Access to genomic medicine illustrates precision medicine’s delicate future

Researchers from Japan’s Osaka University and Switzerland’s University of Lausanne explored the ethical considerations and current status of cancer multigene panel testing access in their countries. Despite cultural and healthcare differences, they found common national barriers: limited test availability, insufficient patient information, and variable insurance coverage. The study underscores the need for more equitable genetic medicine, suggesting improvements in test access, patient education, and insurance policies.

Test Availability of Multigene Panel Tests in Japan and Switzerland


Osaka University-led Japan–Switzerland research collab finds availability, patient information, insurance coverage are challenges to equitably accessing genomic testing


Osaka, Japan – As genomics and precision medicine advances open new avenues for personalized treatments to replace the conventional one-size-fits-all model, who will actually benefit from them? Paradigm shifts in disease treatment can change lives, if only people have access to them. New research has now delved into the challenge of accessing innovative care.

In a study published in Frontiers in Genetics, researchers at Osaka University and the University of Lausanne (Switzerland) focused on equal access, patient autonomy, and affordability of genomic medicine – specifically, on multigene panel testing for cancer. They compared the testing’s status in their respective countries and found that despite ‘universal’ insurance coverage in both countries, barriers related to test availability, comprehensive patient information, and affordability of the entire diagnostic and treatment process are obstacles to patient access.

Multigene panel testing for cancer uses tissue or blood samples to analyze multiple genes simultaneously through next-generation sequencing technology and identify the genetic mutation causing an individual’s cancer. Physicians can then tailor treatment for the patient’s specific genetic makeup, thereby potentially increasing survival rates.

The researchers gathered and analyzed primary and secondary sources and found that, in Japan, multigene panel testing for cancer is offered at 260 designated hospitals, many of which are concentrated in urban areas. In Switzerland, multigene panel testing is available in major teaching hospitals, though the type of panel testing as well as the official language spoken in the area differs between hospitals. These conditions bring respective issues with rural access and potential language barriers.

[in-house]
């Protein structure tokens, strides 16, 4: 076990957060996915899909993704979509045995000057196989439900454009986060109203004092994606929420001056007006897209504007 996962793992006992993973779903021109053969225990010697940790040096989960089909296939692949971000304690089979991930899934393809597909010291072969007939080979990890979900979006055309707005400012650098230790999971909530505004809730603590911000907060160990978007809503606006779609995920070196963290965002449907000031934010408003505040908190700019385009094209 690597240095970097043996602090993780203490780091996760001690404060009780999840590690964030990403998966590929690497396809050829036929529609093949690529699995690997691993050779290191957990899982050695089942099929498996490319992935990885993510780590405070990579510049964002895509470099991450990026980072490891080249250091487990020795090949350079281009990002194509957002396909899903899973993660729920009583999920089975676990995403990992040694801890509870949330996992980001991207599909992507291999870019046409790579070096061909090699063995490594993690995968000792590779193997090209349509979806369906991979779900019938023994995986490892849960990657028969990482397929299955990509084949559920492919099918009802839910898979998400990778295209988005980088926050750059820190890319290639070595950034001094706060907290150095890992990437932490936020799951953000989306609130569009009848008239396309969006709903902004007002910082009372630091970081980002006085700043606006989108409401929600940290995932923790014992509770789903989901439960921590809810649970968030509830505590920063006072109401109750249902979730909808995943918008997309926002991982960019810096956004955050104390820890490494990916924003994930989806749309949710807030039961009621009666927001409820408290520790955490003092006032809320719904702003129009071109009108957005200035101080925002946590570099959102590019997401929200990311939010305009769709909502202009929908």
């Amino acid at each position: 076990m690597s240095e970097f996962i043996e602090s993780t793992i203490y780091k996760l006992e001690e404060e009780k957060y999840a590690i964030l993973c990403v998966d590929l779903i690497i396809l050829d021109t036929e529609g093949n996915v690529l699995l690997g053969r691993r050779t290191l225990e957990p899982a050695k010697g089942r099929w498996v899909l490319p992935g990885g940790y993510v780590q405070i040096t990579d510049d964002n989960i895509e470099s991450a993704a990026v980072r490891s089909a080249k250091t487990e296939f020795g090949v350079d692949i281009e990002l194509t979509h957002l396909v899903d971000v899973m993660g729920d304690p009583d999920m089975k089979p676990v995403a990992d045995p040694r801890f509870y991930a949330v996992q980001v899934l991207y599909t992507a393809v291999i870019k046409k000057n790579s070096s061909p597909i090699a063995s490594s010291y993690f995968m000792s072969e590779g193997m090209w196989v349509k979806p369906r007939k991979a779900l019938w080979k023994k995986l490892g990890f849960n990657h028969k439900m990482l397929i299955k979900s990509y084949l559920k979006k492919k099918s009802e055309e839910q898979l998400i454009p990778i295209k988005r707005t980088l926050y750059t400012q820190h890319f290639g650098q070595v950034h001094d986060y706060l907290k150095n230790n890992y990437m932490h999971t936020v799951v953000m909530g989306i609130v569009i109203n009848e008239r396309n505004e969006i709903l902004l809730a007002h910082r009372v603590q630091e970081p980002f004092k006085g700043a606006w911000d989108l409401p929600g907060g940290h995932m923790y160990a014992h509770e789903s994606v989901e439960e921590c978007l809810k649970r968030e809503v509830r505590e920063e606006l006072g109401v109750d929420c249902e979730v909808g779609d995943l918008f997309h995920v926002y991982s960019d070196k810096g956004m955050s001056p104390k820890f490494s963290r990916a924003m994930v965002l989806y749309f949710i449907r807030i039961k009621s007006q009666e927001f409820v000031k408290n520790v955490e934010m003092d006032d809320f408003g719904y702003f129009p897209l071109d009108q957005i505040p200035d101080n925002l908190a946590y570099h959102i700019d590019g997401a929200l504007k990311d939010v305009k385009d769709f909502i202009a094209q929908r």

The research team also pinpointed access to information for patients and insurance coverage as obstacles. In Japan, detailed patient information on panel testing, including specific test types and processes, is available online but may not directly address individual needs. In Switzerland, information available online tends to be overly general or, conversely, aimed at professionals. In Japan, insurance coverage for testing depends on specific criteria, such as a lack of standard cancer treatment options for the patient’s cancer. In Switzerland, basic insurance generally covers genomic analyses, but the tests’ perceived effectiveness and necessity by the patient’s physician or insurance provider can affect reimbursement.

“These are issues that require well-balanced solutions,” the study’s lead author Kate Nakasato says. “For example, while providing reimbursement for all patients is ideal, there is also a need to consider the sustainability of emerging technologies and the potential burden on the healthcare system as a whole.”

“The findings of this study extend beyond Japan and Switzerland,” senior author Kazuto Kato adds. “Ensuring equal access, patient autonomy, and affordable healthcare is crucial to the ongoing dialogue on health equality and human rights.”


The article, “Access, autonomy, and affordability: ethical and human rights issues surrounding multigene panel testing for cancer in Japan and Switzerland,” was published in Frontiers in Genetics at


About Osaka University
Osaka University was founded in 1931 as one of the seven imperial universities of Japan and is now one of Japan's leading comprehensive universities with a broad disciplinary spectrum. This strength is coupled with a singular drive for innovation that extends throughout the scientific process, from fundamental research to the creation of applied technology with positive economic impacts. Its commitment to innovation has been recognized in Japan and around the world, being named Japan's most innovative university in 2015 (Reuters 2015 Top 100) and one of the most innovative institutions in the world in 2017 (Innovative Universities and the Nature Index Innovation 2017). Now, Osaka University is leveraging its role as a Designated National University Corporation selected by the Ministry of Education, Culture, Sports, Science and Technology to contribute to innovation for human welfare, sustainable development of society, and social transformation.


Published: 08 Apr 2024


Contact details:

Global Strategy Unit

1-1 Yamadaoka, Suita,Osaka 565-0871, Japan

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Funding information:

National Cancer Research and Development Fund,
Swiss National Science Foundation